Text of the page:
The companies with the biggest weightings are First Solar at 13.28%, BWX Technologies at 12.33% and Hannon Armstrong Sustainable Infrastructure Capital with 12.29%, all of which haven’t performed too badly this year, and yet the basket has still taken a beating, which gives an indication that while some companies have managed to perform well, the majority have taken a beating.
The big outperformer has been BWX Technologies which has seen its share price rise over 30% year to date.
As with last year First Solar has retained its high weighing and is a US renewable energy company and leading global provider of solar solutions, whose share price has remained steady this year after some hefty gains in 2022 with a market cap of over $17bn.
Annual revenues this year are expected to be $3.47bn, finally pushing it above the seen in 2019 when the company turned over $3bn. The company was founded in 1999 and is based in Tempe, Arizona. It manufactures solar panels and is a provider of photovoltaic (PV) power plants and other supporting services. According to its website, First Solar has the lowest carbon footprint, lowest water usage and fastest energy payback of any PV technology firm, and delivers cost-competitive alternatives to fossil fuels. It currently operates many of the world’s largest grid-connected PV power plants.
Hannon Armstrong Sustainable Infrastructure Capital is a private equity company that provides financing to the renewable energy sector, and according to its website has $11bn of assets under management, focussing on climate solutions. Investment in projects ranges from, wind, solar as well as hydro projects including a tidal restoration project in the Sacramento River Delta. The company also has small stakes in various solar projects across 6 US states.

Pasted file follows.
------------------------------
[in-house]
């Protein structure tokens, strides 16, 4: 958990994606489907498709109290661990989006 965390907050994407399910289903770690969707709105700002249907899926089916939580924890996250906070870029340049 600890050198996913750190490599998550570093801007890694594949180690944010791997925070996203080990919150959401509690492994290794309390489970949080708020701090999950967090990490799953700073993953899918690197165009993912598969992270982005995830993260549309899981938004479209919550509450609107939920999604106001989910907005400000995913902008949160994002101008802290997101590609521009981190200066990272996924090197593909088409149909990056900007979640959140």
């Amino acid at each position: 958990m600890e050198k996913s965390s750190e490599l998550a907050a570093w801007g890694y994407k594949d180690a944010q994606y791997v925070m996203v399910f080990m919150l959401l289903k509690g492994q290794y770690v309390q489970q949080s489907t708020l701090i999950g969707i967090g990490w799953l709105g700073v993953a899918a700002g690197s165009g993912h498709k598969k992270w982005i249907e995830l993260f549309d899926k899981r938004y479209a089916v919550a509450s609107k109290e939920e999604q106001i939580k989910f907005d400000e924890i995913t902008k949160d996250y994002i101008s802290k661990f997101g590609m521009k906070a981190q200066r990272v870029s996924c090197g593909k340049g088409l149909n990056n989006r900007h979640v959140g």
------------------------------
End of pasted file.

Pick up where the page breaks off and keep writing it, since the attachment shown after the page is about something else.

BWX Technologies is a nuclear technology company whose customers include both public and private sector customers. The company designs, engineers and manufactures the propulsion systems for the US navy and specifically its submarines and aircraft carriers. It also supplies the components for private sector and its nuclear industry, supplying the steam generators, pumps and other critical systems to ensure that nuclear power plants run in a safe manner. The company’s expertise doesn’t stop there as given its expertise in dealing with radioactive materials it also supplies the medical isotopes that are used in imaging and the treatment of cancer, as well as other diseases. Give the current environment with respect the global transition towards carbon neutral technology it’s not surprising that the company’s share price has performed so well in the last 2 years, up over 30% year to date and up over 70% from its 2022 lows.
While the technology may not be classed as a renewable source of energy the fact it is carbon free means that nuclear is likely to be a key component in the transition towards a future that has a lower carbon footprint.